The failure of my love life coincided with more disheartening experiences at the family-owned gallery I was running and I made the decision to pick up my life and move to LA to open my own gallery.
Instead of opening my own gallery, a chance meeting with mega Hollywood lawyer Jake Bloom (and husband of gallery owner Ruth Bloom) within months of landing in LA convinced me to become a private art dealer. I was living in the garage turned guest house of friend and film producer Mark Burg, with consigned art taking up much of the wall space in his house, regularly turning up at Monkey Bar and other long gone nightspots, pretty much living off of each piece of art I sold. After paying bills and back rent I would take all my friends out and make up for lots of free dinners and even more free drinks I had benefited from since the last painting sold.
Growing tired of the vagaries of the LA art scene, my changing art tastes from Photo Realism to WPA inspired Social Realism and being forever behind in rent, Burg suggested that I drive to Minneapolis, MN and join the crew of a film he was producing (The Cure) as an Assistant Location Manager. Knowing absolutely nothing about being a Location Manager and for a salary of $750.00 a week, I said yes. Immediately finding an ex-location manager who had worked his way up to being a Line Producer, he give me an intense and fast education in feature film location management. I was headed to Minneapolis days later.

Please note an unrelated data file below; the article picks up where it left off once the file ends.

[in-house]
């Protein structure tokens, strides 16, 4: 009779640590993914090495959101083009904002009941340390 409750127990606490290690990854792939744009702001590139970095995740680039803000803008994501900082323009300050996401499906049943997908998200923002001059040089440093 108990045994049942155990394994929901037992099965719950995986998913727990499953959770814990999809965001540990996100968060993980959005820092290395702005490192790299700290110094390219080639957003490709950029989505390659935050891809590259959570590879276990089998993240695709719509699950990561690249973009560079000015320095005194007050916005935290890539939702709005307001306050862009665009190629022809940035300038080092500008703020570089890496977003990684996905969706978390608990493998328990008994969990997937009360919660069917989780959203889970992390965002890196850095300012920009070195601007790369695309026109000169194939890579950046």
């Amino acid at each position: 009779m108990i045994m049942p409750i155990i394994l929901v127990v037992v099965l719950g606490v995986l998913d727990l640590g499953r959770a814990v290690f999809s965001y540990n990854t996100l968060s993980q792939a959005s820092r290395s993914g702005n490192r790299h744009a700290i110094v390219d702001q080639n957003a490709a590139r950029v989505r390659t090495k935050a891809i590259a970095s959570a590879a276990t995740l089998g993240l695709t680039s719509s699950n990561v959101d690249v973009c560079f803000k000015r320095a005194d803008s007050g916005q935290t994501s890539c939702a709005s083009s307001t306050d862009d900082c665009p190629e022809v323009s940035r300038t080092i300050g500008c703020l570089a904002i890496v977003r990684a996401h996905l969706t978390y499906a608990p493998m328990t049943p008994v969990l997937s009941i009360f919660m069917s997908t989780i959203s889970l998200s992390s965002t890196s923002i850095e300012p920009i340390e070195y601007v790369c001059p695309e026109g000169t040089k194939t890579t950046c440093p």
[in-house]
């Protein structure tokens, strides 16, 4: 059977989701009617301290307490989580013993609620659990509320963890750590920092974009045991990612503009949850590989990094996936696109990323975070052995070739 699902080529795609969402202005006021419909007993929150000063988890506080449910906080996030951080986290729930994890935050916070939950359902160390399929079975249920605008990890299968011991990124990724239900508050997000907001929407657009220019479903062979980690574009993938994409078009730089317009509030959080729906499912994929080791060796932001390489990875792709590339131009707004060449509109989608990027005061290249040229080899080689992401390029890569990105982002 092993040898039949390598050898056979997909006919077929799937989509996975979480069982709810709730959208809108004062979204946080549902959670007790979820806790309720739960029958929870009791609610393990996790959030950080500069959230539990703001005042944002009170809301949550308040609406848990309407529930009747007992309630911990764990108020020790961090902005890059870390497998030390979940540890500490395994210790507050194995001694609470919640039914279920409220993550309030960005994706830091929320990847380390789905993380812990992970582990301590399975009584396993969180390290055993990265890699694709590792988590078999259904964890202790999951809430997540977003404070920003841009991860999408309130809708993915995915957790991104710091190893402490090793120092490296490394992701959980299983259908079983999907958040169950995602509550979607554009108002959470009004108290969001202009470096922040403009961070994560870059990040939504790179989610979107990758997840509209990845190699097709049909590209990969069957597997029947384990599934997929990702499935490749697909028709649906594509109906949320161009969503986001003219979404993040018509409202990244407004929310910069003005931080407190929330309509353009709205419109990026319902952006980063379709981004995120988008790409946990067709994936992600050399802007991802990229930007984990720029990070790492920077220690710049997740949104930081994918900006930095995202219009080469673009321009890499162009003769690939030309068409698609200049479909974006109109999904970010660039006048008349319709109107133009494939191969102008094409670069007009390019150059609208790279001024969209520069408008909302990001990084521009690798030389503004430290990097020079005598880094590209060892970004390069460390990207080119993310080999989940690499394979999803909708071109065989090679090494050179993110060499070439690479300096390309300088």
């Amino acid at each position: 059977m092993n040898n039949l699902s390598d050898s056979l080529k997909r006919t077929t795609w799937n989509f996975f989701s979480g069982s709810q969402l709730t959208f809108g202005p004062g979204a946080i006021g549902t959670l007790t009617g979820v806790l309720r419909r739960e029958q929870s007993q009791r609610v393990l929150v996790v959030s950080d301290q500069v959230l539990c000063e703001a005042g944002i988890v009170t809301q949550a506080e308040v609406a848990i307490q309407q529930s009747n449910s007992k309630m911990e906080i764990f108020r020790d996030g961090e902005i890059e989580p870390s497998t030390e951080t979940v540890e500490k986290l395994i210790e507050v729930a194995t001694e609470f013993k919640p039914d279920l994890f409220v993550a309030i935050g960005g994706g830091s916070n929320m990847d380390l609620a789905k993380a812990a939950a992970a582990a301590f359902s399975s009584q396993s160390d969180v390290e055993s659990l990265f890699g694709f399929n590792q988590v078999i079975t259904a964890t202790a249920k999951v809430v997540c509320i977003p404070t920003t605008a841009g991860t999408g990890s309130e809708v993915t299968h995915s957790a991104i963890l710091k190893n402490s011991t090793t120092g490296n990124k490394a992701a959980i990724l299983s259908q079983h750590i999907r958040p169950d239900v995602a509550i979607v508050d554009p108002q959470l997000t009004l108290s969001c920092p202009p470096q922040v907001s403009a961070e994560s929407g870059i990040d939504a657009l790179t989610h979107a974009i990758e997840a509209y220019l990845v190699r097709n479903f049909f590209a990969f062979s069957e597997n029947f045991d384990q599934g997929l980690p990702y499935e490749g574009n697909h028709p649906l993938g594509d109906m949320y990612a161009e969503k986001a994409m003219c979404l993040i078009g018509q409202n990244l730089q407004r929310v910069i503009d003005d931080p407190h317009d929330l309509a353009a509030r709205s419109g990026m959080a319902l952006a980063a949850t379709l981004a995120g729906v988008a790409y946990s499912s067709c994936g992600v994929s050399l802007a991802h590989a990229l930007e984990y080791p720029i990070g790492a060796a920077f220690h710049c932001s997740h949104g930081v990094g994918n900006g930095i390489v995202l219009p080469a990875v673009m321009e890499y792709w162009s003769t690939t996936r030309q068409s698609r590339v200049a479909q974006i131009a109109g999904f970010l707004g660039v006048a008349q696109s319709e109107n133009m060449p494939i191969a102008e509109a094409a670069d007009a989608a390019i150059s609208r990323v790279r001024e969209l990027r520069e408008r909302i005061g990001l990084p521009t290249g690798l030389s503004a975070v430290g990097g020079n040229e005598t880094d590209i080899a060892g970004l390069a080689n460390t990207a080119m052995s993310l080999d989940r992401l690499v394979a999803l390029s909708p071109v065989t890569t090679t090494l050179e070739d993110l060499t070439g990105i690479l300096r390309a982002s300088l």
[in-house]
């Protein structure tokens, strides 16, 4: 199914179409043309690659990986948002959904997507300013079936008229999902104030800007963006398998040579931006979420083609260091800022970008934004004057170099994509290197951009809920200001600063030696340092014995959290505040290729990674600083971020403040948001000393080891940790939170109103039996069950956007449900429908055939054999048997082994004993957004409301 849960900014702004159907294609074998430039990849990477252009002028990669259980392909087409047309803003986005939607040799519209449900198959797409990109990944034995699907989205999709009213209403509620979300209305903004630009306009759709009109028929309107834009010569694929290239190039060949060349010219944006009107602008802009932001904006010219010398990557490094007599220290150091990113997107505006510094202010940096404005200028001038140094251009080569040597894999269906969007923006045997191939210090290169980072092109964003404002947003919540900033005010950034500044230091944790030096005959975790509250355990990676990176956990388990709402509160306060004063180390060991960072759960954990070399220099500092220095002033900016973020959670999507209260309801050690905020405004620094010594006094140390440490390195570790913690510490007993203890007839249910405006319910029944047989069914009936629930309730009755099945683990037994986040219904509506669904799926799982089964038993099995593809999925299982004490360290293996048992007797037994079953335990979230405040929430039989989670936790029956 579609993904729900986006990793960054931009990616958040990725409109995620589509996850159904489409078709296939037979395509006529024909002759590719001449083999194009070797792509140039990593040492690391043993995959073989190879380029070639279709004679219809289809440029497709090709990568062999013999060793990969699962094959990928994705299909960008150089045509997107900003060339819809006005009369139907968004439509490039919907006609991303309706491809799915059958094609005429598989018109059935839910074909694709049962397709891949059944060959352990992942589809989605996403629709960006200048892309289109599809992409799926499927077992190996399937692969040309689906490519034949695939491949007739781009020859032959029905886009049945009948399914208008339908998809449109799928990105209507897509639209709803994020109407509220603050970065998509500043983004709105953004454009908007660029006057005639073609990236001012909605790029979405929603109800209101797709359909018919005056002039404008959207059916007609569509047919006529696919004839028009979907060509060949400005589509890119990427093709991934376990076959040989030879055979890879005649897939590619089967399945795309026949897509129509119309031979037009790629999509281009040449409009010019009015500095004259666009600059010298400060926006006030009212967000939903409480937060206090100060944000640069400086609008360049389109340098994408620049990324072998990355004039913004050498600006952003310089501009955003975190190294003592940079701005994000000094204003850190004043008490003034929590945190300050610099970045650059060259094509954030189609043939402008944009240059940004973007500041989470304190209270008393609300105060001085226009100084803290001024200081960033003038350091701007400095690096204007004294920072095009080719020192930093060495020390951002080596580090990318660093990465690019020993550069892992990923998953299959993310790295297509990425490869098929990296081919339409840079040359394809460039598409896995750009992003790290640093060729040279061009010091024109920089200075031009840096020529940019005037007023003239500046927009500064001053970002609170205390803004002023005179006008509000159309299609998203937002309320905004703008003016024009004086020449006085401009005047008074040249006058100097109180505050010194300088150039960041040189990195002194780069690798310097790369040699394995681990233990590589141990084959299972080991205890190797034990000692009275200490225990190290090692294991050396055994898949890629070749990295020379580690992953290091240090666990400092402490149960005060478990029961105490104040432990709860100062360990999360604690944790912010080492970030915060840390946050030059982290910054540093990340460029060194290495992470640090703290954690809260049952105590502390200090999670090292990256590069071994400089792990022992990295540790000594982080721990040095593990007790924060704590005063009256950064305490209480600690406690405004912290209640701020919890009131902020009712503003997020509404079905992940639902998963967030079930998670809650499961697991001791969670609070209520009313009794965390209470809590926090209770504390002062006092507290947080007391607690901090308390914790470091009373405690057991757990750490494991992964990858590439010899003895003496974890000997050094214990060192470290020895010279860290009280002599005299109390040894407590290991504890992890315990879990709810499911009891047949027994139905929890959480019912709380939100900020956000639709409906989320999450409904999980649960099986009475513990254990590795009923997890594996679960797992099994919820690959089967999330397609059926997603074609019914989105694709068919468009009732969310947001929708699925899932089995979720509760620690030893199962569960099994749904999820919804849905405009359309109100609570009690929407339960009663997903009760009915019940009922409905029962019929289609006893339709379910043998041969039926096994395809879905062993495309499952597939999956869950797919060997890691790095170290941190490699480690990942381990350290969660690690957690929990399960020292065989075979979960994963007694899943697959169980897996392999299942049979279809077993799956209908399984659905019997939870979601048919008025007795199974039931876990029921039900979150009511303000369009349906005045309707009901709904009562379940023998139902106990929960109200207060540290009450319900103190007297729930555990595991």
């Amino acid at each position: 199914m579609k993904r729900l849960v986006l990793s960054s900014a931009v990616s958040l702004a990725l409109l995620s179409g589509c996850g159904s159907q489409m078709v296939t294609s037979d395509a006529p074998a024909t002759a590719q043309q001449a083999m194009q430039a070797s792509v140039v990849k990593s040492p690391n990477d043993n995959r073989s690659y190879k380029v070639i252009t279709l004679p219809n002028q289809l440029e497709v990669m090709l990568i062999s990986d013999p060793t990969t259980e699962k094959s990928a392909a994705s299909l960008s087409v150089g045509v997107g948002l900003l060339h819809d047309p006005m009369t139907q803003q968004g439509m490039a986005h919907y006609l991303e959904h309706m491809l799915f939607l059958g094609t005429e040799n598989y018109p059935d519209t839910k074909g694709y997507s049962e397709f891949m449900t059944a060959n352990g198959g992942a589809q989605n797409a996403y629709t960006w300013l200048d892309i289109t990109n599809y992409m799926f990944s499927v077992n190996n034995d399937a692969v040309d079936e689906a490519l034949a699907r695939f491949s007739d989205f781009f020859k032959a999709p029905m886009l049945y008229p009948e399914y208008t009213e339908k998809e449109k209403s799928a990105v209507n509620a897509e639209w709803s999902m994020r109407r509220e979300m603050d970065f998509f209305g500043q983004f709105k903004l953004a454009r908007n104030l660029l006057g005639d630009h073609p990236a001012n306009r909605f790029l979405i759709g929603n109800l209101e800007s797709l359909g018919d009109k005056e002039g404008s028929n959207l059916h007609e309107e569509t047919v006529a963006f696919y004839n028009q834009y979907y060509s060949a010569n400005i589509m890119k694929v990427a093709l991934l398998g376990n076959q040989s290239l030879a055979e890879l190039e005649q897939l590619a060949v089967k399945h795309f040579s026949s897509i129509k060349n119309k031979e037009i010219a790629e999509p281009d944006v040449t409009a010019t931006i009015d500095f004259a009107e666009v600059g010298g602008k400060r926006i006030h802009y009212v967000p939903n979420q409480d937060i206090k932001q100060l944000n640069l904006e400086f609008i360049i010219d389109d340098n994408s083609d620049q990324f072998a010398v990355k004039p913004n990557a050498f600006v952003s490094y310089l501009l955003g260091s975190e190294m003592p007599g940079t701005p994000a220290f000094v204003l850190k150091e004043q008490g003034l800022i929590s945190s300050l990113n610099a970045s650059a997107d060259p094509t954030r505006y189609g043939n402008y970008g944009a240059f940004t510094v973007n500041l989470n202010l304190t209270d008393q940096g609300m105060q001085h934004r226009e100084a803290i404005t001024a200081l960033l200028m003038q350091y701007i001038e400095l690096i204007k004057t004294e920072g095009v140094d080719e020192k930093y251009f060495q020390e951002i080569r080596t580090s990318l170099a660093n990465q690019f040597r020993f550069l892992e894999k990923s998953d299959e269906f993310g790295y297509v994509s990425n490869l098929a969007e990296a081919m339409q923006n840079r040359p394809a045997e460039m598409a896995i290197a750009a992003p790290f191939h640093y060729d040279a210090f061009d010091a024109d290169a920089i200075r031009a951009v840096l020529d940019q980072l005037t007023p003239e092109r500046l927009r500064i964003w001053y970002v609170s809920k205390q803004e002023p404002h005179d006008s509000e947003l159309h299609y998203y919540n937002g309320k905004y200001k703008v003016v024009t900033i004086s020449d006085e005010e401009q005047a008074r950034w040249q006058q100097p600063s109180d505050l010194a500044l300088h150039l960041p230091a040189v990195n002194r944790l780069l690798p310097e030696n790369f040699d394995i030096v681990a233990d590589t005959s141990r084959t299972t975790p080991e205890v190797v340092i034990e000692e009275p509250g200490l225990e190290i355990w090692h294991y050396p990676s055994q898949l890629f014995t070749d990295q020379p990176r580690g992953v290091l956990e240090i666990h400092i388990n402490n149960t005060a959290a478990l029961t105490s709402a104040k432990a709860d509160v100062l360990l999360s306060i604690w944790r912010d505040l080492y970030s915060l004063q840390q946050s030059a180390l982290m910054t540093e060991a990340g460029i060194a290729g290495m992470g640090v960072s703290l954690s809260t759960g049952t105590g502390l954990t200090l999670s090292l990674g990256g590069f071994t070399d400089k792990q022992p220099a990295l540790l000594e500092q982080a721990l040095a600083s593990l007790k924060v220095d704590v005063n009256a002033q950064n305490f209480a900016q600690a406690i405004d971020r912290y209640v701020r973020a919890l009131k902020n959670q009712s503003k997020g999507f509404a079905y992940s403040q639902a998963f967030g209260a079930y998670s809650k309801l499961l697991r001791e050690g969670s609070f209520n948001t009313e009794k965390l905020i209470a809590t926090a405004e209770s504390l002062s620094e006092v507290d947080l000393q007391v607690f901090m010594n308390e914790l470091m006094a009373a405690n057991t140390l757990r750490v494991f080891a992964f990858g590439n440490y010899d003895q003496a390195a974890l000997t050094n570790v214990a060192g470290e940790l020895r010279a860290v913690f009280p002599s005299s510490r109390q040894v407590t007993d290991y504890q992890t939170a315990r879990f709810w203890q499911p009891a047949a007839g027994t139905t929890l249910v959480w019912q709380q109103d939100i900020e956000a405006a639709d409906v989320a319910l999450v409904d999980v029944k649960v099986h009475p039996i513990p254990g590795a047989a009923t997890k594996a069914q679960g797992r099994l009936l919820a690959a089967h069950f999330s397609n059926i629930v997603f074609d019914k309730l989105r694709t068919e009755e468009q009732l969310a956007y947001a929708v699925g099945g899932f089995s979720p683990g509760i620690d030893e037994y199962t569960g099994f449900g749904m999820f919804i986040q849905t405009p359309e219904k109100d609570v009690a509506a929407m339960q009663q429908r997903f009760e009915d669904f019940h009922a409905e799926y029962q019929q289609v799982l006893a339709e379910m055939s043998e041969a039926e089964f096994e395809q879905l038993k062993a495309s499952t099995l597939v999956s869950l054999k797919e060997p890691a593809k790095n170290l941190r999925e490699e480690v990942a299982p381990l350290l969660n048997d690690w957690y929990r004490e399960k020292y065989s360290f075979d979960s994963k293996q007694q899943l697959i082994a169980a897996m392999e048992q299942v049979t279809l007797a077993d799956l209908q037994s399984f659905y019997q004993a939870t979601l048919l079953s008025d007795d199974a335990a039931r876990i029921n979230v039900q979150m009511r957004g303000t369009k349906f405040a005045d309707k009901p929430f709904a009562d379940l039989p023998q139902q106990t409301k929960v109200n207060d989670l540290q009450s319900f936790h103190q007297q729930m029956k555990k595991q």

I had a blast. Film crews are truly families and I was learning something new every day. And after 4 or 5 years as a Location Manager (Romy and Michel’s High School Reunion and Eddie, with Whoopi Goldberg, are two of the films I worked on from start to finish). And later it was Mark Burg (no longer my landlord) who suggested that I have a meeting with a friend of his who owned an entertainment advertising agency and was looking for an executive.
The agency created Key Art for films. I didn’t know what Key Art was so I found out and went to the meeting. Instead of being interviewed by the owner I found myself in a room filled with Creative Directors and Art Directors who wanted to know who the fuck I was and what I knew about their business. I admitted to them that the only Art Directors I knew were from the world of film making not film marketing, but I knew how to sell, had a great eye and wasn’t afraid to jump right in.